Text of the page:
“There I beheld in a decorated room the fairest man of Erin’s heroes. He wore a tufted purple cloak. White as snow was one of his cheeks, the other was red and speckled like foxglove. Blue as hyacinth was one of his eyes, dark as a stag-beetle’s back was the other. The bushy head of fair golden hair upon him was as large as a reaping-basket, and it touches the edge of his haunches. It is as curly as a ram’s head. If a sackful of red-shelled nuts were spilt on the crown of his head, not one of them would fall on the floor, but remain on the hooks and plaits and swordlets of their hair. A gold hilted sword in his hand; a blood-red shield which has been speckled with rivets of white bronze between plates of gold. A long, heavy, three-ridged spear: as thick as an outer yoke is the shaft that is in it. Liken thou that, O Fer rogain!”
“Easy for me to liken him, for the men of Erin know that scion. That is Conall Cernach, son of Amorgen. He has chanced to be along with Conaire at this time. ’Tis he whom Conaire loves beyond every one, because of his resemblance to him in goodness of form and shape. Goodly is the hero that is there, Conall Cernach! To that blood-red shield on his fist, which has been speckled with rivets of white bronze, the Ulaid have given a famous name, to wit, the Bricriu of Conall Cernach.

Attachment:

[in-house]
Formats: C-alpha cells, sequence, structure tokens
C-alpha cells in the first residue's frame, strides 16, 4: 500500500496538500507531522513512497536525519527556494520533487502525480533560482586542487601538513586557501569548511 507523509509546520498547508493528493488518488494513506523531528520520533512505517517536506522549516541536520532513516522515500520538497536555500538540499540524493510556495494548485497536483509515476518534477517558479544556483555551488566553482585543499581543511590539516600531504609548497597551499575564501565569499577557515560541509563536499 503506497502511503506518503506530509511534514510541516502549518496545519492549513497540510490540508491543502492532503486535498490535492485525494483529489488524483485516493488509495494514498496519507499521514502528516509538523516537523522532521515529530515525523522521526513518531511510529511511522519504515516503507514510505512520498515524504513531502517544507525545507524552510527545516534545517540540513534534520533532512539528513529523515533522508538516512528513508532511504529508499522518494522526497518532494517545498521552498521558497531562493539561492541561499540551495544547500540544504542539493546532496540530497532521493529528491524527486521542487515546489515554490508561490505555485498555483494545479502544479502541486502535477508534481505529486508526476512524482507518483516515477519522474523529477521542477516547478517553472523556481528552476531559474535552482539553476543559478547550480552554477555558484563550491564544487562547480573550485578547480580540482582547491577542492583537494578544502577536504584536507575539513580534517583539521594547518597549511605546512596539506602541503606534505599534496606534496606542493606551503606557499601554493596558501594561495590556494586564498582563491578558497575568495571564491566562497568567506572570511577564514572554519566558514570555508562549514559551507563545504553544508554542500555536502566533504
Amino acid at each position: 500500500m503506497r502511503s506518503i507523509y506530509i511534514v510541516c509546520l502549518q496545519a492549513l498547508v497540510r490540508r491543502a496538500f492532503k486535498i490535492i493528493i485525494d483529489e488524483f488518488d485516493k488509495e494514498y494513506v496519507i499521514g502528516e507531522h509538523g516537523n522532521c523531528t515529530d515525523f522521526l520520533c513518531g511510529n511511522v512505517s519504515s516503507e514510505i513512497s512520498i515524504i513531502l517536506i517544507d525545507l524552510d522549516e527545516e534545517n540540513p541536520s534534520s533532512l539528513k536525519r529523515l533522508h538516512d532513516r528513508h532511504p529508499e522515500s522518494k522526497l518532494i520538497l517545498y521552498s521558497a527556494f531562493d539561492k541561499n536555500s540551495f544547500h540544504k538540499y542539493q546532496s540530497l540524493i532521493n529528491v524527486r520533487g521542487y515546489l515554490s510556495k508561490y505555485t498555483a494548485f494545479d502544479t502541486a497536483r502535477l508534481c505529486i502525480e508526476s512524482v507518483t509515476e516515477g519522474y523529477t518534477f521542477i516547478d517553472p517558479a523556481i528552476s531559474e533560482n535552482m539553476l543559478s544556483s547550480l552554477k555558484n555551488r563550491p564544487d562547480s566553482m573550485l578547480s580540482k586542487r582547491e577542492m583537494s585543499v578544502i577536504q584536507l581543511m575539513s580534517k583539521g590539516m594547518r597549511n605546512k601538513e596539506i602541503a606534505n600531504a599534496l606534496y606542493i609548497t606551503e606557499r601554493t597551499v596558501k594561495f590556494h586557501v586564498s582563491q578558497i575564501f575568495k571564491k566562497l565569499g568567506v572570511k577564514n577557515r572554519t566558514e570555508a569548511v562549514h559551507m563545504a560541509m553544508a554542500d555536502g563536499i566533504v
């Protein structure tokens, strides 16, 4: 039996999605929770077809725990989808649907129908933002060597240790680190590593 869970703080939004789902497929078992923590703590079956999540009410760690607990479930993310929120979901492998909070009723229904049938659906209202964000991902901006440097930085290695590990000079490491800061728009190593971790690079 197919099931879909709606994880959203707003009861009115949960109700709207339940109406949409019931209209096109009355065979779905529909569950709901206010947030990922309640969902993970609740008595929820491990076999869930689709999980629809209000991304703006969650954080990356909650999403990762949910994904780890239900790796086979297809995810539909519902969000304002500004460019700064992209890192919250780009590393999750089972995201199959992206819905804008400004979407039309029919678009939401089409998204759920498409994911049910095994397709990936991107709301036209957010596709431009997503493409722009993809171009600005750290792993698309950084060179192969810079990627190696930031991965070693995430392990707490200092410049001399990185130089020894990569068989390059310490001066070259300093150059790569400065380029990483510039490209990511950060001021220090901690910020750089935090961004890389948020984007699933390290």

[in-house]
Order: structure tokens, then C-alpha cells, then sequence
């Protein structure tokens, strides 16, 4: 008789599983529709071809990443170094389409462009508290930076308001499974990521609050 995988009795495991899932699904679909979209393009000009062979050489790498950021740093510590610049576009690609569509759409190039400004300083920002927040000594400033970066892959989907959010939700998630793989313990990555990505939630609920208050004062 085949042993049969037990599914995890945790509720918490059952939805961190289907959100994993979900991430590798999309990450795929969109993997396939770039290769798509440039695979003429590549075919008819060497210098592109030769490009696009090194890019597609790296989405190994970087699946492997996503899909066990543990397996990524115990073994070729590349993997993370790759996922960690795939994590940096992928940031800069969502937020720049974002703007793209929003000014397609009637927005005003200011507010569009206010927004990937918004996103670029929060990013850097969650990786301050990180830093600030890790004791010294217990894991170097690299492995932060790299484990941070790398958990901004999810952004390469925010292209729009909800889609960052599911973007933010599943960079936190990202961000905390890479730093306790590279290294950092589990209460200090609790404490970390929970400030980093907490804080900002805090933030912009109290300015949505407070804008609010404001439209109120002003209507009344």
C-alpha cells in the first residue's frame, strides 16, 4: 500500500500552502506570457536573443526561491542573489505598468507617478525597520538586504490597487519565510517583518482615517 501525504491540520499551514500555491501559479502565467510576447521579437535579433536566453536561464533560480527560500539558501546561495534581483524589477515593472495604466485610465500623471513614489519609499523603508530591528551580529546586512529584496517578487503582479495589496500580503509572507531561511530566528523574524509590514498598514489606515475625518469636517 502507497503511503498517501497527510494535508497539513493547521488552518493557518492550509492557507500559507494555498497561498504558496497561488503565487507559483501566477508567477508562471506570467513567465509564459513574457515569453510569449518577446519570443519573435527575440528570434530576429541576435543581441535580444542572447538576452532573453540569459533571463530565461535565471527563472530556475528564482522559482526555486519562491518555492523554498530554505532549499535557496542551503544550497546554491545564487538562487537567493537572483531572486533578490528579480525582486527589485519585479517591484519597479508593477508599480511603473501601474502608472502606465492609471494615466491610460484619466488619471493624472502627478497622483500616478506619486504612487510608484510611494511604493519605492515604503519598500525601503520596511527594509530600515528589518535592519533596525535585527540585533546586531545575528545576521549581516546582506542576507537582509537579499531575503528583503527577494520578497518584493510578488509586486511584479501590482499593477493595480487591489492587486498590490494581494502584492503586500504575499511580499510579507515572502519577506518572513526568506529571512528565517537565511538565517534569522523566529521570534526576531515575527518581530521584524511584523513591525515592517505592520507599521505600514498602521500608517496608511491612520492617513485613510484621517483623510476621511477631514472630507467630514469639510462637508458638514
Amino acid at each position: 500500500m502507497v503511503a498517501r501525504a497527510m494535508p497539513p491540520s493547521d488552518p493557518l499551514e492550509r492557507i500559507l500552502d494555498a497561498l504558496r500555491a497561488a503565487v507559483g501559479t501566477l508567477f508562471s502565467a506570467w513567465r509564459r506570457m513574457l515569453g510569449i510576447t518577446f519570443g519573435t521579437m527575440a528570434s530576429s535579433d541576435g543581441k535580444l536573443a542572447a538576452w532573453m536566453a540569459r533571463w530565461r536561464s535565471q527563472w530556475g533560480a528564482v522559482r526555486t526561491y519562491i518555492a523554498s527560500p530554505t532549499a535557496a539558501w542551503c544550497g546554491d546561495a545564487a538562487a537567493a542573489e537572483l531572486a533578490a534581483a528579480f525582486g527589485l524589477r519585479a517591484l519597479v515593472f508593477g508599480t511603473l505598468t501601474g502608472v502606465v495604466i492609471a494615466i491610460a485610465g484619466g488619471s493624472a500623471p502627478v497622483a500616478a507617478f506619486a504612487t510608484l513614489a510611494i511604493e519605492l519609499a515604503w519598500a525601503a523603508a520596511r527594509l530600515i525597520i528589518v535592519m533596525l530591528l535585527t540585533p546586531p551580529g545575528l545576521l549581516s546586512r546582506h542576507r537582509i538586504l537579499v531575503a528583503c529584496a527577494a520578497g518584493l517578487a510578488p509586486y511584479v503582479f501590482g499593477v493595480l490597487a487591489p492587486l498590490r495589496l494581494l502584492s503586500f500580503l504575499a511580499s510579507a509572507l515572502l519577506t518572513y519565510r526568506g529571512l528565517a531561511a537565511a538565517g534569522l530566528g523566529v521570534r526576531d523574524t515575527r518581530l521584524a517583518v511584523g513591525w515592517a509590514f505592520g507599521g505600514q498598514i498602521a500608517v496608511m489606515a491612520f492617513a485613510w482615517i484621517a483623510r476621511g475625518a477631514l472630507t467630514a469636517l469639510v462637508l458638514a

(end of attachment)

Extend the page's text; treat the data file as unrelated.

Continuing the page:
“I swear what my tribe swears, plenteous will be the rain of red blood over it to-night before the Hostel! That ridged spear above him, many will there be unto whom to-night, before the Hostel, it will deal drinks of death. Seven doorways there are out of the house, and Conall Cernach will contrive to be at each of them, and from no doorway will he be absent. Three hundred will fall by Conall in his first conflict, besides a man for each (of his) weapons and one for himself. He will share prowess with every one in the Hostel, and when he shall happen to sally upon you from the house, as numerous as hailstones and grass on green and stars of heaven will be your half-heads and cloven skulls, and your bones under the point of his sword. He will succeed in escaping though wounded. Woe to him that shall wreak the Destruction, were it but for this man only!”
“Ye cannot,” says Ingcel. “Clouds,” etc.
“And after that whom sawest thou?”
THE ROOM OF CONAIRE HIMSELF
“There I beheld a room, more beautifully decorated than the other rooms of the house. A silvery curtain around it, and there were ornaments in the room. I beheld a trio in it. The outer two of them were, both of them, fair, with their hair and eyelashes; and they are as bright as snow. A very lovely blush on the cheek of each of the twain. A tender lad in the midst between them. The ardour and energy of a king has he, and the counsel of a sage. The mantle I saw around him is even as the mist of Mayday. Diverse are the hue and semblance